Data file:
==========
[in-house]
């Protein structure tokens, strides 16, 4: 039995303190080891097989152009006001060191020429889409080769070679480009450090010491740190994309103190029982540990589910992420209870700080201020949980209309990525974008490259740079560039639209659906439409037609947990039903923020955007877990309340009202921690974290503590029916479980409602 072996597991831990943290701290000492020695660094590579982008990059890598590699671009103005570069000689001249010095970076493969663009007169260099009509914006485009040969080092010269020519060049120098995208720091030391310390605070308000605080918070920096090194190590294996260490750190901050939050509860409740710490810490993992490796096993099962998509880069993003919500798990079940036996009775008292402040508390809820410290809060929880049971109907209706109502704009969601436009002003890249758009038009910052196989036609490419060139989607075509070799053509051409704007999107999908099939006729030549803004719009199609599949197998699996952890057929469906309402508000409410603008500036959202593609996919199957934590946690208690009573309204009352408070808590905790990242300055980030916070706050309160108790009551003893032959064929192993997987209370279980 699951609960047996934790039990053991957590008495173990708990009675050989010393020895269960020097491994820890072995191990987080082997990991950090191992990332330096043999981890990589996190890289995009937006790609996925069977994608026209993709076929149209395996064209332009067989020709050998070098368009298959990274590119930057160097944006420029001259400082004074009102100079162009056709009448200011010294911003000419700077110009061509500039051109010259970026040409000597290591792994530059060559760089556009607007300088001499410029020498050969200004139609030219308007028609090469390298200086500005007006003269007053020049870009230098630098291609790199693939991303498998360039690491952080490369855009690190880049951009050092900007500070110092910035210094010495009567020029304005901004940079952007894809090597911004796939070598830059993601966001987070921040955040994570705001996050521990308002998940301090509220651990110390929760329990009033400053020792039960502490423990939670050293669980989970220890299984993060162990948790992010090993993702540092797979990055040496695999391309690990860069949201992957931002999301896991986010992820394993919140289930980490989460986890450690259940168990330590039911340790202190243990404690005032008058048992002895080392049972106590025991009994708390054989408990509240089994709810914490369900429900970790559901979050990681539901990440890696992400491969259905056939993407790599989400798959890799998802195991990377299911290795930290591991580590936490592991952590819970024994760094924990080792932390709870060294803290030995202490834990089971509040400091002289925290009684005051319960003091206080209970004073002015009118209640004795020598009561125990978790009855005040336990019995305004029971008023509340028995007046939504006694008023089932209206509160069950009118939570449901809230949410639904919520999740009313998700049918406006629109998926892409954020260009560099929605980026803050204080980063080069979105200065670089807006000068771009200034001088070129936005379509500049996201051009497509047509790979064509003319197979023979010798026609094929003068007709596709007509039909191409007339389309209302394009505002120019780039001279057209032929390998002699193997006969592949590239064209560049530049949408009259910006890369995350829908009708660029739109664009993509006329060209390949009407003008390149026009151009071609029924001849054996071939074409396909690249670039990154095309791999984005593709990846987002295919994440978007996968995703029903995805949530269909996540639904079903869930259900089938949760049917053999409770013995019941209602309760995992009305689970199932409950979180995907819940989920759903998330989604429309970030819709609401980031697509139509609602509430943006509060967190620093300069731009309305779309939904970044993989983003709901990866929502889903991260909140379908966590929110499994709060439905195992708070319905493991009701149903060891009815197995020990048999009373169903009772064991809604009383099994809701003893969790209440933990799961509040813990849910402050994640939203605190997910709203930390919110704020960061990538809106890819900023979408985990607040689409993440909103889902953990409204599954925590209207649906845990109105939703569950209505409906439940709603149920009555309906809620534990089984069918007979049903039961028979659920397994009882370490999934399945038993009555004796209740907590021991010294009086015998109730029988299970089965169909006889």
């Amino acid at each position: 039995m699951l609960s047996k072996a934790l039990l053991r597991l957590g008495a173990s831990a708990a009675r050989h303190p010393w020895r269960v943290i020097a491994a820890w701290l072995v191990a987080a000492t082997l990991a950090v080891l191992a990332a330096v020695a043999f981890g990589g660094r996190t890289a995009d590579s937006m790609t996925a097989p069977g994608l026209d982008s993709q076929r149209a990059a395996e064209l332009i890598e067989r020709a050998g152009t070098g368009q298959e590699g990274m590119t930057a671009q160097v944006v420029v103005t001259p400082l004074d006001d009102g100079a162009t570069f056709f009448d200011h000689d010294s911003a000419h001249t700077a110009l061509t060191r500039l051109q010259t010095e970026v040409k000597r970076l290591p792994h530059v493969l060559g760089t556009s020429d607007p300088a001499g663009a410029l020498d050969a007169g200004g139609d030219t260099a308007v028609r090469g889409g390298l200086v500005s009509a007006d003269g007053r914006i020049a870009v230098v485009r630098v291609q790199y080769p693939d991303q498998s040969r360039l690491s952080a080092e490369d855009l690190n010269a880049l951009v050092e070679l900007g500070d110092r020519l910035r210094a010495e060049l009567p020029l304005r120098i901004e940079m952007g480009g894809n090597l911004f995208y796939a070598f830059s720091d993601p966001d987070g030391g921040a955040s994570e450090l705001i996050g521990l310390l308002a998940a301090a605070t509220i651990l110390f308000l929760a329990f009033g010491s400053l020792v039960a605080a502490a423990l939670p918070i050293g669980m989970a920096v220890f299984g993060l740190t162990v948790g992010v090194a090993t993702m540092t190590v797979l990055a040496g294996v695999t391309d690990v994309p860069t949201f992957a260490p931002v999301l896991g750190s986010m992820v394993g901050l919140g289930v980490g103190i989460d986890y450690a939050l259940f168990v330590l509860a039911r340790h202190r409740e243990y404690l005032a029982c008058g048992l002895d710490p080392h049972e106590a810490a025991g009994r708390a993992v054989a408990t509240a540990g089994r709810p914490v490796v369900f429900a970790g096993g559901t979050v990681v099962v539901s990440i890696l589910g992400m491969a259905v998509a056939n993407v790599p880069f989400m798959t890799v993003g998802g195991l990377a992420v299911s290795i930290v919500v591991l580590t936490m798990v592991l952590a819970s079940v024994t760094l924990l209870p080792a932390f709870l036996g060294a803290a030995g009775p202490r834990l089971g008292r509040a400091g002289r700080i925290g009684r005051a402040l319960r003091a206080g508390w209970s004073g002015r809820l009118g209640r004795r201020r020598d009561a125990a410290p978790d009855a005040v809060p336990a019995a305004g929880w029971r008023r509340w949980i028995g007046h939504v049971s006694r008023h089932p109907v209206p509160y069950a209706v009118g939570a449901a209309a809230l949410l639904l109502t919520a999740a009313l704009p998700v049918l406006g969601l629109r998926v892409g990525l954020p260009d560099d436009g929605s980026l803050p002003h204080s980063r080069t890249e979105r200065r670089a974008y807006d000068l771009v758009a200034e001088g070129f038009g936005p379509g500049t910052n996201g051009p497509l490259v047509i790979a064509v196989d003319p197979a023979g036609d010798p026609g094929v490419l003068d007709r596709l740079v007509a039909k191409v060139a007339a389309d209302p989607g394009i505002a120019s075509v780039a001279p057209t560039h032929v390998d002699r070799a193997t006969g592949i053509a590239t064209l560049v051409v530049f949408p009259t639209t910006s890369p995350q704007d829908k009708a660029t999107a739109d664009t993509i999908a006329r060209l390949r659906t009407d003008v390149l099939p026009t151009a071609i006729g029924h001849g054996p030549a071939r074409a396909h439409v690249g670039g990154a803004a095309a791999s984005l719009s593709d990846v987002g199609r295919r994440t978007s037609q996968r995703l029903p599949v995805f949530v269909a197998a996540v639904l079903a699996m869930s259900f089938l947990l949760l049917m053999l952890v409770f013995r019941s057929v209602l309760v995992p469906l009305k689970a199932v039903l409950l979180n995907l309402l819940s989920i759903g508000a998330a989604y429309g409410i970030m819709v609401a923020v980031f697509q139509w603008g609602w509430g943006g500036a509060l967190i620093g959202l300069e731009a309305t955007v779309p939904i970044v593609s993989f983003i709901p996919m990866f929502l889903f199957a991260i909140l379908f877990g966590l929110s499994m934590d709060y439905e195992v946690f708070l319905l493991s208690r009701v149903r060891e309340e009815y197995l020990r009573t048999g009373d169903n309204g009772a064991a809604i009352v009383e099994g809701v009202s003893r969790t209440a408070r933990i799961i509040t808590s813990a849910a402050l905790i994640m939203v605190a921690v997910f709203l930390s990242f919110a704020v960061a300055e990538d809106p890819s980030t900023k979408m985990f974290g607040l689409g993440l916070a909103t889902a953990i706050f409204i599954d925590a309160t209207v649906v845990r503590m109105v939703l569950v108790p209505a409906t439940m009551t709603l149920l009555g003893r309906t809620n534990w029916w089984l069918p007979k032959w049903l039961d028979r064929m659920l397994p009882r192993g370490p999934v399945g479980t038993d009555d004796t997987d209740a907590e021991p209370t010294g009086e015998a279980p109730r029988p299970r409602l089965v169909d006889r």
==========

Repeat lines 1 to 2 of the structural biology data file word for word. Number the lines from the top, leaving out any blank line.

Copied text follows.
[in-house]
């Protein structure tokens, strides 16, 4: 039995303190080891097989152009006001060191020429889409080769070679480009450090010491740190994309103190029982540990589910992420209870700080201020949980209309990525974008490259740079560039639209659906439409037609947990039903923020955007877990309340009202921690974290503590029916479980409602 072996597991831990943290701290000492020695660094590579982008990059890598590699671009103005570069000689001249010095970076493969663009007169260099009509914006485009040969080092010269020519060049120098995208720091030391310390605070308000605080918070920096090194190590294996260490750190901050939050509860409740710490810490993992490796096993099962998509880069993003919500798990079940036996009775008292402040508390809820410290809060929880049971109907209706109502704009969601436009002003890249758009038009910052196989036609490419060139989607075509070799053509051409704007999107999908099939006729030549803004719009199609599949197998699996952890057929469906309402508000409410603008500036959202593609996919199957934590946690208690009573309204009352408070808590905790990242300055980030916070706050309160108790009551003893032959064929192993997987209370279980 699951609960047996934790039990053991957590008495173990708990009675050989010393020895269960020097491994820890072995191990987080082997990991950090191992990332330096043999981890990589996190890289995009937006790609996925069977994608026209993709076929149209395996064209332009067989020709050998070098368009298959990274590119930057160097944006420029001259400082004074009102100079162009056709009448200011010294911003000419700077110009061509500039051109010259970026040409000597290591792994530059060559760089556009607007300088001499410029020498050969200004139609030219308007028609090469390298200086500005007006003269007053020049870009230098630098291609790199693939991303498998360039690491952080490369855009690190880049951009050092900007500070110092910035210094010495009567020029304005901004940079952007894809090597911004796939070598830059993601966001987070921040955040994570705001996050521990308002998940301090509220651990110390929760329990009033400053020792039960502490423990939670050293669980989970220890299984993060162990948790992010090993993702540092797979990055040496695999391309690990860069949201992957931002999301896991986010992820394993919140289930980490989460986890450690259940168990330590039911340790202190243990404690005032008058048992002895080392049972106590025991009994708390054989408990509240089994709810914490369900429900970790559901979050990681539901990440890696992400491969259905056939993407790599989400798959890799998802195991990377299911290795930290591991580590936490592991952590819970024994760094924990080792932390709870060294803290030995202490834990089971509040400091002289925290009684005051319960003091206080209970004073002015009118209640004795020598009561125990978790009855005040336990019995305004029971008023509340028995007046939504006694008023089932209206509160069950009118939570449901809230949410639904919520999740009313998700049918406006629109998926892409954020260009560099929605980026803050204080980063080069979105200065670089807006000068771009200034001088070129936005379509500049996201051009497509047509790979064509003319197979023979010798026609094929003068007709596709007509039909191409007339389309209302394009505002120019780039001279057209032929390998002699193997006969592949590239064209560049530049949408009259910006890369995350829908009708660029739109664009993509006329060209390949009407003008390149026009151009071609029924001849054996071939074409396909690249670039990154095309791999984005593709990846987002295919994440978007996968995703029903995805949530269909996540639904079903869930259900089938949760049917053999409770013995019941209602309760995992009305689970199932409950979180995907819940989920759903998330989604429309970030819709609401980031697509139509609602509430943006509060967190620093300069731009309305779309939904970044993989983003709901990866929502889903991260909140379908966590929110499994709060439905195992708070319905493991009701149903060891009815197995020990048999009373169903009772064991809604009383099994809701003893969790209440933990799961509040813990849910402050994640939203605190997910709203930390919110704020960061990538809106890819900023979408985990607040689409993440909103889902953990409204599954925590209207649906845990109105939703569950209505409906439940709603149920009555309906809620534990089984069918007979049903039961028979659920397994009882370490999934399945038993009555004796209740907590021991010294009086015998109730029988299970089965169909006889």